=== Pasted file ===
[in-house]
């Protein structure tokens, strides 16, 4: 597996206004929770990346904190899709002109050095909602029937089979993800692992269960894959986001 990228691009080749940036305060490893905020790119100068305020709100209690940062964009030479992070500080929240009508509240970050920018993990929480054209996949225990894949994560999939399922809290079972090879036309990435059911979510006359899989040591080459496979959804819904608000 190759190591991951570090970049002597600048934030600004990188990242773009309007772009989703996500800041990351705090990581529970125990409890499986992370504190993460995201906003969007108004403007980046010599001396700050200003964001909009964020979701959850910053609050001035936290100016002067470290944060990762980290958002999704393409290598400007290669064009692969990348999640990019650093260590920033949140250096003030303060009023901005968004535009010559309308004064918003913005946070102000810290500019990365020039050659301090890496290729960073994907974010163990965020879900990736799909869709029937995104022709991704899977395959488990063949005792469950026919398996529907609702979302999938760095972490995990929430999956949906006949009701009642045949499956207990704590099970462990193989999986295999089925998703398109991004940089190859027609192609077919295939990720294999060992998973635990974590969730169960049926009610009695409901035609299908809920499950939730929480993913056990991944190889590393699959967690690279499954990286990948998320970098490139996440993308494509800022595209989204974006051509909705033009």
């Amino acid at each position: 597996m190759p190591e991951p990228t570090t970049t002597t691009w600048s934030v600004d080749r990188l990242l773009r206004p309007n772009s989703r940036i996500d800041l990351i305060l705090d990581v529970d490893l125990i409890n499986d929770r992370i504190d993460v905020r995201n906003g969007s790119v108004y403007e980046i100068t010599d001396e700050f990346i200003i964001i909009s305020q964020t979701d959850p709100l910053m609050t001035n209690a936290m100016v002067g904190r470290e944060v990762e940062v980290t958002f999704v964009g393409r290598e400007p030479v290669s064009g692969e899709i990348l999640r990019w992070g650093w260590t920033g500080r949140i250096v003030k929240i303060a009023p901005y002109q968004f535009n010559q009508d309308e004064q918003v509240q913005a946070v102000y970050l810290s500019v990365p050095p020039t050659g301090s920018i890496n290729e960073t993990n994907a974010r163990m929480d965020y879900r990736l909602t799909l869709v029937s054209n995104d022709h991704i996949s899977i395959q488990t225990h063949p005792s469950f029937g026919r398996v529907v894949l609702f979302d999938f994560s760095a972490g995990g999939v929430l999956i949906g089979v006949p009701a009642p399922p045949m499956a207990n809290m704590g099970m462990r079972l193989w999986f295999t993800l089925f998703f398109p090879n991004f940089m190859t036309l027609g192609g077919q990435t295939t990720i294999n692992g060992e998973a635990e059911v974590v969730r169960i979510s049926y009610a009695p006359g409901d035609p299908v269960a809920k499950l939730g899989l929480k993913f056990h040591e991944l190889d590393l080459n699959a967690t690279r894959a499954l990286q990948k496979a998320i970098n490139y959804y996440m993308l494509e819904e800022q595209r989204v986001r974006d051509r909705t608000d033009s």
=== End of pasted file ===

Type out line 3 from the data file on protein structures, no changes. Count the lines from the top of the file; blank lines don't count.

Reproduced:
């Amino acid at each position: 597996m190759p190591e991951p990228t570090t970049t002597t691009w600048s934030v600004d080749r990188l990242l773009r206004p309007n772009s989703r940036i996500d800041l990351i305060l705090d990581v529970d490893l125990i409890n499986d929770r992370i504190d993460v905020r995201n906003g969007s790119v108004y403007e980046i100068t010599d001396e700050f990346i200003i964001i909009s305020q964020t979701d959850p709100l910053m609050t001035n209690a936290m100016v002067g904190r470290e944060v990762e940062v980290t958002f999704v964009g393409r290598e400007p030479v290669s064009g692969e899709i990348l999640r990019w992070g650093w260590t920033g500080r949140i250096v003030k929240i303060a009023p901005y002109q968004f535009n010559q009508d309308e004064q918003v509240q913005a946070v102000y970050l810290s500019v990365p050095p020039t050659g301090s920018i890496n290729e960073t993990n994907a974010r163990m929480d965020y879900r990736l909602t799909l869709v029937s054209n995104d022709h991704i996949s899977i395959q488990t225990h063949p005792s469950f029937g026919r398996v529907v894949l609702f979302d999938f994560s760095a972490g995990g999939v929430l999956i949906g089979v006949p009701a009642p399922p045949m499956a207990n809290m704590g099970m462990r079972l193989w999986f295999t993800l089925f998703f398109p090879n991004f940089m190859t036309l027609g192609g077919q990435t295939t990720i294999n692992g060992e998973a635990e059911v974590v969730r169960i979510s049926y009610a009695p006359g409901d035609p299908v269960a809920k499950l939730g899989l929480k993913f056990h040591e991944l190889d590393l080459n699959a967690t690279r894959a499954l990286q990948k496979a998320i970098n490139y959804y996440m993308l494509e819904e800022q595209r989204v986001r974006d051509r909705t608000d033009s």